Because of the role batted ball luck plays in offensive results, the best way to analyze hitters in a small sample is to look at pitch-level data because there are more data points at that level of analysis. As shown by the O-Swing rates above, Alvarez has continued to show his usual plate discipline, which is supported by a 3:3 K:BB ratio. The decreased whiff and swinging strike rates also show he is making more contact. However, he has been hitting more pitches outside of the zone, and his batted ball quality is suffering as a result (11.8% LD%, 29.4% ICR). This partially explains his .117 BABIP, but a number that low cannot and will not last much longer.

Verdict: Patience. Alvarez’s 0.363 xwOBA compared to his 0.172 wOBA is a clear sign of what’s to come. The underlying skills remain strong, and Alvarez has perhaps been baseball’s unluckiest hitter this season. Through the games on April 1, no other player had as large of a gap between their wOBA and xwOBA. Managers should not look to sell Alvarez unless they’re getting a true first-round talent in return.


Victor Scott II, OF, St. Louis Cardinals


When news broke last week that Dylan Carlson would be starting the season on the IL, managers scrambled to add or draft Scott, sometimes spending enormous amounts of FAAB to do so. The allure was Scott’s game-breaking speed, as he swiped 94 bags in 132 minor league games last season. Aggressive managers have not been rewarded so far, as Scott has hit .111/.200/.167 in 20 PA with 3 R and 1 SB. Pitchers have been going after Scott so far to try to keep him off the base paths; 55.4% of the pitches he’s seen so far have been in the zone (90th percentile). Scott hasn’t been able to punish them, as he’s failed to barrel a single ball and has a 35% K%.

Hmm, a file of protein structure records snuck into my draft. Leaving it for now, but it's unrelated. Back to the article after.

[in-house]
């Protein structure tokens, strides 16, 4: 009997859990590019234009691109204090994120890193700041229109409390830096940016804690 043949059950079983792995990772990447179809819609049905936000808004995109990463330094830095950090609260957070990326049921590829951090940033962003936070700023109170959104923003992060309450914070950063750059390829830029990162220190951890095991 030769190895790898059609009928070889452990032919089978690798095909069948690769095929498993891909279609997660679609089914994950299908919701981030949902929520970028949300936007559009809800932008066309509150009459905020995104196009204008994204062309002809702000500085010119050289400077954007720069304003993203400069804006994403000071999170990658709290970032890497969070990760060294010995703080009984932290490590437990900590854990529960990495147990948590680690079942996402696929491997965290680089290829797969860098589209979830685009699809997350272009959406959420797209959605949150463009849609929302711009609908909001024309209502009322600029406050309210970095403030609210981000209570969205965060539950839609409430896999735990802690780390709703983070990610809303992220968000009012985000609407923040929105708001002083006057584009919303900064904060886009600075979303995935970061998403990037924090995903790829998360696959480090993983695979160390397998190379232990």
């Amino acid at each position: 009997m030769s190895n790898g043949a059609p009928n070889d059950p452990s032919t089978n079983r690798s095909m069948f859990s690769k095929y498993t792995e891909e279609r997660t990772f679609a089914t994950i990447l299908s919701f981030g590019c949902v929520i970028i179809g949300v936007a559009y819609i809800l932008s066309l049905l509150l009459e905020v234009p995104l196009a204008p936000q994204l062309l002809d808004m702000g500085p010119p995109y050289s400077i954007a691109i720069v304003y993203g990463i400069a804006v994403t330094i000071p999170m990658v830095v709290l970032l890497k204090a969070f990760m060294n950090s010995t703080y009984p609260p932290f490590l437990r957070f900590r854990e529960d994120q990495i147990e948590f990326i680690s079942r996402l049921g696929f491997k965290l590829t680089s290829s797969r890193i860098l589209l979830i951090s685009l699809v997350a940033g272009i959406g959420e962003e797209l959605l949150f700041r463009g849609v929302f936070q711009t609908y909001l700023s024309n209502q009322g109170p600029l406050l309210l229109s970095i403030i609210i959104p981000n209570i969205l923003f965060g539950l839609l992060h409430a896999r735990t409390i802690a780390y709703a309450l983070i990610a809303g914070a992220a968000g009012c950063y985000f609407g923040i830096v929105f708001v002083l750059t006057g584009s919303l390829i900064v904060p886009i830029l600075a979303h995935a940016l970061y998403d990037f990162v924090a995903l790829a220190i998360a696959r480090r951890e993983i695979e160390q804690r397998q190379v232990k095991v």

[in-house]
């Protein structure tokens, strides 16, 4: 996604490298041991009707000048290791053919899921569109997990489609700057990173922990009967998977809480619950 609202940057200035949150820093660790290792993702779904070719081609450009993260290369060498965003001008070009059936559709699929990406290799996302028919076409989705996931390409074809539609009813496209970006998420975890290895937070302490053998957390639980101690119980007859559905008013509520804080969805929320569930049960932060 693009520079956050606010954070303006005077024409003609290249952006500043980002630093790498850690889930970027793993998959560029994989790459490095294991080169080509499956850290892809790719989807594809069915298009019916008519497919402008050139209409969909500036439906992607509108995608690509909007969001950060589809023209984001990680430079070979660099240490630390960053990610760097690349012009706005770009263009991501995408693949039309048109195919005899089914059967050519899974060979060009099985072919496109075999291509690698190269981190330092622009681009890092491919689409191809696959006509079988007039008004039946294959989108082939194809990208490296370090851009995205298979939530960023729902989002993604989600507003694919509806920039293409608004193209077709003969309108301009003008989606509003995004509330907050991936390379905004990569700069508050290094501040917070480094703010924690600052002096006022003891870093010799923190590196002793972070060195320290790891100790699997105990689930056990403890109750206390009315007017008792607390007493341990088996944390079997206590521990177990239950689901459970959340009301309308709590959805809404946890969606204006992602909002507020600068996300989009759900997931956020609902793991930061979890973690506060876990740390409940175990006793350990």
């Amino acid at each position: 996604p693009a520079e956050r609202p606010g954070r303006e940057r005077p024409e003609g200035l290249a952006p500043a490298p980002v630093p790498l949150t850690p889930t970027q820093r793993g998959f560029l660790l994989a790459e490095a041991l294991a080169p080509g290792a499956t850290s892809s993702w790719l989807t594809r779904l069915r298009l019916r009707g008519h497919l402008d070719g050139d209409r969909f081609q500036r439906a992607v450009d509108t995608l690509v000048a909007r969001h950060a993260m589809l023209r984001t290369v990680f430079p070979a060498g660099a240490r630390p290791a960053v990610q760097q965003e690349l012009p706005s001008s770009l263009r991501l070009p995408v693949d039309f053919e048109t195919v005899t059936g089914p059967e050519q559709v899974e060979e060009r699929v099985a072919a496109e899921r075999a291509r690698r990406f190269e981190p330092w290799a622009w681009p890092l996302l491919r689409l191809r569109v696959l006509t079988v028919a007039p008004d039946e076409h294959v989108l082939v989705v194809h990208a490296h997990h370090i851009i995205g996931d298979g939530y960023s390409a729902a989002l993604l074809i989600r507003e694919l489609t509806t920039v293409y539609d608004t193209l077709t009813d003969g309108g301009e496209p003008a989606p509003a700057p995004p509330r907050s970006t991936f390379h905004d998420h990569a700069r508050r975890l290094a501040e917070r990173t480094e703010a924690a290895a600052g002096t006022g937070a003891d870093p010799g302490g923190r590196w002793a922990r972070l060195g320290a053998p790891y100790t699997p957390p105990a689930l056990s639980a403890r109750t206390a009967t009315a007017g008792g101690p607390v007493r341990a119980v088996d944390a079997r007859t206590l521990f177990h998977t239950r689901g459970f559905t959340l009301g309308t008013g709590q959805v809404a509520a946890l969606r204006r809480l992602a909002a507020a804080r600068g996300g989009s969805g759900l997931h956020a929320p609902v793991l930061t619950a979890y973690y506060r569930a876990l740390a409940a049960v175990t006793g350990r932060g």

To Scott’s credit, he hasn’t been expanding the zone too much in the face of these poor results. His O-Swing% of 27.3% is slightly better than average. For this sound approach to start producing good results, Scott will need to do much more damage when he puts the ball in play. His xwOBA of 0.213 is above his actual wOBA of 0.180, but both marks are poor. Scott is clearly struggling with his first taste of MLB pitching, as many prospects do.

Verdict: Panic. There are very few instances where I would recommend that managers panic at this point in the season, but Scott’s situation is unique. Lars Nootbaar has already begun a rehab assignment in Triple-A and will likely rejoin the Cardinals next week, at which point Scott will lose significant playing time if not his roster spot. Redraft managers should look to trade Scott for whatever they can get if their league doesn’t have any NA slots and shouldn’t hesitate to cut him in shallower formats (12 teams or fewer). If you’re desperate for steals, he might be worth holding until he loses playing time, but Scott will likely be a drag in all other categories except for runs.

Patrick Fitzgerald

Patrick Fitzgerald is a Staff Writer for Pitcher List's fantasy team. He is an alum of Vassar College, where he pitched on the baseball team and studied economics and political science. Patrick is an avid O's fan and head-to-head fantasy baseball player (roto remains a work in progress).